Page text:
But then again, whatever is visible to the outside, both
domains and local name parts is subject to corporate comms
policies, so indeed it is likely that subdomains would only
be available to what that department likes. Many
network operations orgs in SP/enterprise therefore just
buy their own domain name that has nothing to do wih
their enterprises "brand" domain name and use that other
domain to freely asign names for routers, network exquipment
and network ops related MTA, web servers etc. And then make
sure none of these domain names are on public accessible
DNS servers/zones. 

So, if was a typical brand-marketing lead enterprise,
the network ops teams would ask to get and
even though they may actually run the DNS and MTAs,
they wouldn't be the one permitted to decide whats on it,
so after four months of discussion, the network ops team
would go buy and use

> > |  Certificates for an ACP MUST only be given to nodes that are allowed
> > |  to be members of that ACP.  Because the signing CA relies on an ACP
> > |  Registrar, the CA MUST only sign certificates with ACP domain
> > |  information through trusted ACP Registrars.  Any existing CA, unaware
> > |  of the new ACP domain information field, can be used as long as it
> > |  only allows signing requests from trusted ACP Registrars and from
> > |  nodes or registrars trusted not to include ACP domain information in
> > |  their certificates.
> Ok, but...
> > |  These requirements can be achieved by using TA private to the owner
> > |  of the ACP domain or potentially through appropriate contractual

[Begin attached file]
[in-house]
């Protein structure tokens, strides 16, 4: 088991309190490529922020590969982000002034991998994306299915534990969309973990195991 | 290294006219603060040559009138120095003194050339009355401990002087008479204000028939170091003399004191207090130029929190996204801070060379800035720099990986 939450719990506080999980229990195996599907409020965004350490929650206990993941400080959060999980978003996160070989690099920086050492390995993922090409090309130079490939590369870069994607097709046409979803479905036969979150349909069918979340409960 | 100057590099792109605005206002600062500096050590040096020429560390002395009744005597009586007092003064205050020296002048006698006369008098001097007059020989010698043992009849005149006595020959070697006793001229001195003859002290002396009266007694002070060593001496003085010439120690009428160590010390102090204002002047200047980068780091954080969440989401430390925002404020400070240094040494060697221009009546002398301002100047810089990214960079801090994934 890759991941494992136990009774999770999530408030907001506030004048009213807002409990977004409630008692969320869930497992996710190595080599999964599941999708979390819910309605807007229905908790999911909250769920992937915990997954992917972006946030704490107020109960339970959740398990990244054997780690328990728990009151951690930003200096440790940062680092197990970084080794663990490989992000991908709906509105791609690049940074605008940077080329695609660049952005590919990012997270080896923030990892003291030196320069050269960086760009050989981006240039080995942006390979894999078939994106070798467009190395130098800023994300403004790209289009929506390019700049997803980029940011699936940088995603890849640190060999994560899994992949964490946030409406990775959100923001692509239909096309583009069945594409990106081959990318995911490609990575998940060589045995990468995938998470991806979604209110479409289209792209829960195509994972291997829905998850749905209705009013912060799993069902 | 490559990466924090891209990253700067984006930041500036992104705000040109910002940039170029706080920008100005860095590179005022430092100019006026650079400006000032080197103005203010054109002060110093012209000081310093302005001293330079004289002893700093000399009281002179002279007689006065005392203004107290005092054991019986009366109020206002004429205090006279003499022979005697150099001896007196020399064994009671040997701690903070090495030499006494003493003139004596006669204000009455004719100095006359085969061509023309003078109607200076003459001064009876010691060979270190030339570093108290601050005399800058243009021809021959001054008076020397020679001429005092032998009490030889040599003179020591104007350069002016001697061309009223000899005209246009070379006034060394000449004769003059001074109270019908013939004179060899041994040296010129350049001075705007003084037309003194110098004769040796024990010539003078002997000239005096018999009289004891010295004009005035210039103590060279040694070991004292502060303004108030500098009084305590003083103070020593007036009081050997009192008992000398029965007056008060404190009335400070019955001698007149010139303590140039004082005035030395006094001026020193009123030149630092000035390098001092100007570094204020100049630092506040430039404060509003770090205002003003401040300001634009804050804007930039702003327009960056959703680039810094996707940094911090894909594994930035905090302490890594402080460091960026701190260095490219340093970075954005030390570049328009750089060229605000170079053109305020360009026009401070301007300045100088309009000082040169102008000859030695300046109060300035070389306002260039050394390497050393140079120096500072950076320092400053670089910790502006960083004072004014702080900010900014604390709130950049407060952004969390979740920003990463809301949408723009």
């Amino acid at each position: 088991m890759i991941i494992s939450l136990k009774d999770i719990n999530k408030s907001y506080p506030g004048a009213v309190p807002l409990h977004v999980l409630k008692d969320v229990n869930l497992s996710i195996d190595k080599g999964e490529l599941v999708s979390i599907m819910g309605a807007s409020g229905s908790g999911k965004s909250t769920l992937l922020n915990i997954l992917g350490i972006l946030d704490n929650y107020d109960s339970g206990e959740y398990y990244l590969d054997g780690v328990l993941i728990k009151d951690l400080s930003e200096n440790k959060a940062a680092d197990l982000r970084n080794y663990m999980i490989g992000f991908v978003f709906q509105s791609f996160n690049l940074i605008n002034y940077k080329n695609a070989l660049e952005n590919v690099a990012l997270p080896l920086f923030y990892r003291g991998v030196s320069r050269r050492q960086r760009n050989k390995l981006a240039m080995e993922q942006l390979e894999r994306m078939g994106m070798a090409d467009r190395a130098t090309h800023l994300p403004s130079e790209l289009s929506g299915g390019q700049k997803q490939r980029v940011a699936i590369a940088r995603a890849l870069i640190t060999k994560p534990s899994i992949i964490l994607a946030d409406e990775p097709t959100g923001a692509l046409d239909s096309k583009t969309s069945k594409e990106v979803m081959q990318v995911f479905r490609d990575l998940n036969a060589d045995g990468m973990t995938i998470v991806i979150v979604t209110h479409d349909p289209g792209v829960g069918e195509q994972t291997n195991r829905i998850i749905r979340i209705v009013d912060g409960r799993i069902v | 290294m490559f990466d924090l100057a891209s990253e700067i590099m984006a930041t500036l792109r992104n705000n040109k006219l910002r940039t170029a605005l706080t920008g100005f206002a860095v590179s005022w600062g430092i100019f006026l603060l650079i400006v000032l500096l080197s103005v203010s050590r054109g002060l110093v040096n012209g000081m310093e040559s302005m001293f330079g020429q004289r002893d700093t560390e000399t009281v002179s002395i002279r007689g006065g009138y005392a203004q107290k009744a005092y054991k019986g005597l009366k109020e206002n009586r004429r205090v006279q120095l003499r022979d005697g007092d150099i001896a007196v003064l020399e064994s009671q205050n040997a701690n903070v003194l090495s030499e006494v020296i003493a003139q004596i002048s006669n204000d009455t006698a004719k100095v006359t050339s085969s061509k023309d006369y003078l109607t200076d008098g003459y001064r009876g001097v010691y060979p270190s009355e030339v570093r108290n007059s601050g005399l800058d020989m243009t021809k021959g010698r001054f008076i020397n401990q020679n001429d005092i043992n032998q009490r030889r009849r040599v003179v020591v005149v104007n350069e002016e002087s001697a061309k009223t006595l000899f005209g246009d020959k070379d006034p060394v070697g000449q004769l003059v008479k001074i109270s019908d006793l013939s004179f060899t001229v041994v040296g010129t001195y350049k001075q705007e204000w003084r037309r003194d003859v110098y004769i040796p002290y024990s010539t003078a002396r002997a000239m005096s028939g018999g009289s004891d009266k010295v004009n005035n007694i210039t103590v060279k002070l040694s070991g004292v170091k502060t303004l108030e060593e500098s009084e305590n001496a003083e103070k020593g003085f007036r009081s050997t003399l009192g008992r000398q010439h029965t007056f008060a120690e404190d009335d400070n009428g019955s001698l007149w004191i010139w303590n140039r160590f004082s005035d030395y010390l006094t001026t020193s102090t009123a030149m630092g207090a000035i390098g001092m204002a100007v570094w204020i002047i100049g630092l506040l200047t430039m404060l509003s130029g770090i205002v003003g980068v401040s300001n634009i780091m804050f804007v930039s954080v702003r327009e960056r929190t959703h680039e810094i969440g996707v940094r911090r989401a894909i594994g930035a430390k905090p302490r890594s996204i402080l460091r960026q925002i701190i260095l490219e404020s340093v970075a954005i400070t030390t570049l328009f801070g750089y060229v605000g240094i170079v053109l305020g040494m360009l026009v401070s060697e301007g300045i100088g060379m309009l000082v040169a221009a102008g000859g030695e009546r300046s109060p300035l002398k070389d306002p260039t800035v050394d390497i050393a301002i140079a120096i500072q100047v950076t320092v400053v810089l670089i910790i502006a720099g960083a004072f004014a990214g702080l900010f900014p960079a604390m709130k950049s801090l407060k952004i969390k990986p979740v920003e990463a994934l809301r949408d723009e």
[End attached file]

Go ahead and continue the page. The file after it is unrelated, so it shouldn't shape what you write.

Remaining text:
> > |  agreements between the involved parties.  Public CA without such
> > |  obligations and guarantees can not be used as TA for ACP domains, but
> > |  they can be used to obtain certificates for TAs of ACP domain.
> > 
> > Aka: The ACP trust model is built on controlled access TA and 
> > specific functionality registrar, it does not matter at all which
> > field the information is encoded into for the trust model described.
> If the TA is itself signed by a public CA, then the CA can sign other names or for that matter issue other signing certs , and (at least by normal use of PKI) the name will validate without the TA ever having been used.  Assuming that???s not what you mean, how does the client know which TA is authorized?

ACP nodes are initialized before ACP can run by a registrar
with a cert and the appropriate TA.  Cert and TA are renewed
via EST automatically before they expire. So TA are fully
controlled by the registrar(s).

The public CA would never be a feasible TA. Only the private root cert
would be an appropriate TA. Whether that private root cert is
self-signed or signed by a public CA is irrelevant, that would
not change the result of an ACP cert chain validation: The
cert chain validation MUST terminate in a TA. The attackers
cert you mention would only be signed by the public CA, which is
not a TA for the ACP.

I don't think there is any benefit of letting private root CA certs